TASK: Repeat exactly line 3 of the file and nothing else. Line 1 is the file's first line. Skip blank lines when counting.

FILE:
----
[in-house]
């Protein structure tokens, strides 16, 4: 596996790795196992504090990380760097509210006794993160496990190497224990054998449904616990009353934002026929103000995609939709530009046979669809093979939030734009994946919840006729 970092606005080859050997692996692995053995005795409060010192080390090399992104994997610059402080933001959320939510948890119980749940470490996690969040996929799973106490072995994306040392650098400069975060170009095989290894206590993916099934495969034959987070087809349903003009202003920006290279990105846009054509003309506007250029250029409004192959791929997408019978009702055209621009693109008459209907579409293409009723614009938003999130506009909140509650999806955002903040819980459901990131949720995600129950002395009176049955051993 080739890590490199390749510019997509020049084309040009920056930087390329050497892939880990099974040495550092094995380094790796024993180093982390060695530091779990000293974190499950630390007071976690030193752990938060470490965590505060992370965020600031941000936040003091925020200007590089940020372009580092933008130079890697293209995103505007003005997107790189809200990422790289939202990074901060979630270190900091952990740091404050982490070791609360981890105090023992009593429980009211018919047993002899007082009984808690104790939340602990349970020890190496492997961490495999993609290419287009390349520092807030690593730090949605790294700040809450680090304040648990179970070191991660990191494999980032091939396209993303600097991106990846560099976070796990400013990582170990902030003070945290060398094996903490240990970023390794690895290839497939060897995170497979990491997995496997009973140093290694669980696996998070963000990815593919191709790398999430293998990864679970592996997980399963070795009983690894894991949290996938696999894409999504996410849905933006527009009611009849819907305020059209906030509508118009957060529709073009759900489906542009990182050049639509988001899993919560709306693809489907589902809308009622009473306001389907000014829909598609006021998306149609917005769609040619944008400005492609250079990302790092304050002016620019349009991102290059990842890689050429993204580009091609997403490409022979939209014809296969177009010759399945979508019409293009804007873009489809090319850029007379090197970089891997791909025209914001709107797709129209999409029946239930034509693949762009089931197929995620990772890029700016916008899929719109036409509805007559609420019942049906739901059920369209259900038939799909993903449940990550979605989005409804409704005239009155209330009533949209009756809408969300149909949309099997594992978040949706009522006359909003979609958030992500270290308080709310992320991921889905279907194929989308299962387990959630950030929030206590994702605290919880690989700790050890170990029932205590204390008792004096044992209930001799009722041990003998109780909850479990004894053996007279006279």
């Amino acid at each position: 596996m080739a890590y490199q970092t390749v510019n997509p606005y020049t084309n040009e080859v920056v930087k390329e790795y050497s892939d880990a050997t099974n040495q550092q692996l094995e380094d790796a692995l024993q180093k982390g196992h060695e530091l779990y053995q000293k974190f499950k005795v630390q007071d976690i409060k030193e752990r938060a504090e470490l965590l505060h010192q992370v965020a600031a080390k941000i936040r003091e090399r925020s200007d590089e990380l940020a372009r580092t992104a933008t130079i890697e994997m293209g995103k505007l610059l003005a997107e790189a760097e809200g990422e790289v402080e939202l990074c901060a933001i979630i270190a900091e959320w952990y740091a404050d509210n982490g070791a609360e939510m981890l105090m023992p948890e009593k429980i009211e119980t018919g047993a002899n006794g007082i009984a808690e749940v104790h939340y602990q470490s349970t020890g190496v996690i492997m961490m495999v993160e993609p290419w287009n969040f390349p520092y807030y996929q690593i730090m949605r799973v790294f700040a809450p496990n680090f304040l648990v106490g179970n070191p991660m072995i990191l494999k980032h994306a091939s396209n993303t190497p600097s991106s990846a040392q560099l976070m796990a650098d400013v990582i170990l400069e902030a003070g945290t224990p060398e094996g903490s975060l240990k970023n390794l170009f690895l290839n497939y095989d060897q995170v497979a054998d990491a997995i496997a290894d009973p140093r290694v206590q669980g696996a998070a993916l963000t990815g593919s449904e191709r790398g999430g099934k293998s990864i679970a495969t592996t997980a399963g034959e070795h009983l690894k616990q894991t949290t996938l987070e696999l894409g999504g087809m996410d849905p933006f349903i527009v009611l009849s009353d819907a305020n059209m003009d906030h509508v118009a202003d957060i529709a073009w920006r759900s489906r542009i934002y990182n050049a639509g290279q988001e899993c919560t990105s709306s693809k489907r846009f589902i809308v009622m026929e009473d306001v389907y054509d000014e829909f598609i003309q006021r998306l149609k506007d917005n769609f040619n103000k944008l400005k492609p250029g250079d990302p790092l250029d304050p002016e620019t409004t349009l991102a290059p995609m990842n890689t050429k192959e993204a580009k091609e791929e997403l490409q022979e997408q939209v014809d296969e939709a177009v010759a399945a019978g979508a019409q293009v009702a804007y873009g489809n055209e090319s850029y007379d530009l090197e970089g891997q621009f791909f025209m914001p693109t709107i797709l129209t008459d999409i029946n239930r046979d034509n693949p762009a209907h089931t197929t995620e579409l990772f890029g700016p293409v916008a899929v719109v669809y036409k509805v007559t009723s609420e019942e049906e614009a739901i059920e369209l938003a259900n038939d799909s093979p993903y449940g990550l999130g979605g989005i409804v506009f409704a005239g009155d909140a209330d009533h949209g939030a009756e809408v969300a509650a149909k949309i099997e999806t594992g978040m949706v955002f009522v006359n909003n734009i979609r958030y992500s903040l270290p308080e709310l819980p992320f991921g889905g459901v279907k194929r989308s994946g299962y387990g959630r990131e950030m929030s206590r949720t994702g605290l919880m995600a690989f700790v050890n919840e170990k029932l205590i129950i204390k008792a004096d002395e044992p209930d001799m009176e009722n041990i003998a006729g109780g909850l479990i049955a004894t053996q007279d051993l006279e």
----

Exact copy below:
């Amino acid at each position: 596996m080739a890590y490199q970092t390749v510019n997509p606005y020049t084309n040009e080859v920056v930087k390329e790795y050497s892939d880990a050997t099974n040495q550092q692996l094995e380094d790796a692995l024993q180093k982390g196992h060695e530091l779990y053995q000293k974190f499950k005795v630390q007071d976690i409060k030193e752990r938060a504090e470490l965590l505060h010192q992370v965020a600031a080390k941000i936040r003091e090399r925020s200007d590089e990380l940020a372009r580092t992104a933008t130079i890697e994997m293209g995103k505007l610059l003005a997107e790189a760097e809200g990422e790289v402080e939202l990074c901060a933001i979630i270190a900091e959320w952990y740091a404050d509210n982490g070791a609360e939510m981890l105090m023992p948890e009593k429980i009211e119980t018919g047993a002899n006794g007082i009984a808690e749940v104790h939340y602990q470490s349970t020890g190496v996690i492997m961490m495999v993160e993609p290419w287009n969040f390349p520092y807030y996929q690593i730090m949605r799973v790294f700040a809450p496990n680090f304040l648990v106490g179970n070191p991660m072995i990191l494999k980032h994306a091939s396209n993303t190497p600097s991106s990846a040392q560099l976070m796990a650098d400013v990582i170990l400069e902030a003070g945290t224990p060398e094996g903490s975060l240990k970023n390794l170009f690895l290839n497939y095989d060897q995170v497979a054998d990491a997995i496997a290894d009973p140093r290694v206590q669980g696996a998070a993916l963000t990815g593919s449904e191709r790398g999430g099934k293998s990864i679970a495969t592996t997980a399963g034959e070795h009983l690894k616990q894991t949290t996938l987070e696999l894409g999504g087809m996410d849905p933006f349903i527009v009611l009849s009353d819907a305020n059209m003009d906030h509508v118009a202003d957060i529709a073009w920006r759900s489906r542009i934002y990182n050049a639509g290279q988001e899993c919560t990105s709306s693809k489907r846009f589902i809308v009622m026929e009473d306001v389907y054509d000014e829909f598609i003309q006021r998306l149609k506007d917005n769609f040619n103000k944008l400005k492609p250029g250079d990302p790092l250029d304050p002016e620019t409004t349009l991102a290059p995609m990842n890689t050429k192959e993204a580009k091609e791929e997403l490409q022979e997408q939209v014809d296969e939709a177009v010759a399945a019978g979508a019409q293009v009702a804007y873009g489809n055209e090319s850029y007379d530009l090197e970089g891997q621009f791909f025209m914001p693109t709107i797709l129209t008459d999409i029946n239930r046979d034509n693949p762009a209907h089931t197929t995620e579409l990772f890029g700016p293409v916008a899929v719109v669809y036409k509805v007559t009723s609420e019942e049906e614009a739901i059920e369209l938003a259900n038939d799909s093979p993903y449940g990550l999130g979605g989005i409804v506009f409704a005239g009155d909140a209330d009533h949209g939030a009756e809408v969300a509650a149909k949309i099997e999806t594992g978040m949706v955002f009522v006359n909003n734009i979609r958030y992500s903040l270290p308080e709310l819980p992320f991921g889905g459901v279907k194929r989308s994946g299962y387990g959630r990131e950030m929030s206590r949720t994702g605290l919880m995600a690989f700790v050890n919840e170990k029932l205590i129950i204390k008792a004096d002395e044992p209930d001799m009176e009722n041990i003998a006729g109780g909850l479990i049955a004894t053996q007279d051993l006279e």